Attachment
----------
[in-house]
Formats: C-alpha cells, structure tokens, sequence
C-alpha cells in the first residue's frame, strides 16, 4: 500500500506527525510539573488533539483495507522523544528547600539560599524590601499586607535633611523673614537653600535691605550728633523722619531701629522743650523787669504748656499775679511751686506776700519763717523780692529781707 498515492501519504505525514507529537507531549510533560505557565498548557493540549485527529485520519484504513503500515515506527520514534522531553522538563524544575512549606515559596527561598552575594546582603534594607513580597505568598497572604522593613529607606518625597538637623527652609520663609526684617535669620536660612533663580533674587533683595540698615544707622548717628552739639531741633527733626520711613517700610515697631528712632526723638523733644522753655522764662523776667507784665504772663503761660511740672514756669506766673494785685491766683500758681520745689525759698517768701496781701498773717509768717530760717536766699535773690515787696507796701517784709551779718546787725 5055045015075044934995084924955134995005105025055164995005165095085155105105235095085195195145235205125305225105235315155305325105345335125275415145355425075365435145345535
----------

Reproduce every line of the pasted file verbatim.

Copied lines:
[in-house]
Formats: C-alpha cells, structure tokens, sequence
C-alpha cells in the first residue's frame, strides 16, 4: 500500500506527525510539573488533539483495507522523544528547600539560599524590601499586607535633611523673614537653600535691605550728633523722619531701629522743650523787669504748656499775679511751686506776700519763717523780692529781707 498515492501519504505525514507529537507531549510533560505557565498548557493540549485527529485520519484504513503500515515506527520514534522531553522538563524544575512549606515559596527561598552575594546582603534594607513580597505568598497572604522593613529607606518625597538637623527652609520663609526684617535669620536660612533663580533674587533683595540698615544707622548717628552739639531741633527733626520711613517700610515697631528712632526723638523733644522753655522764662523776667507784665504772663503761660511740672514756669506766673494785685491766683500758681520745689525759698517768701496781701498773717509768717530760717536766699535773690515787696507796701517784709551779718546787725 5055045015075044934995084924955134995005105025055164995005165095085155105105235095085195195145235205125305225105235315155305325105345335125275415145355425075365435145345535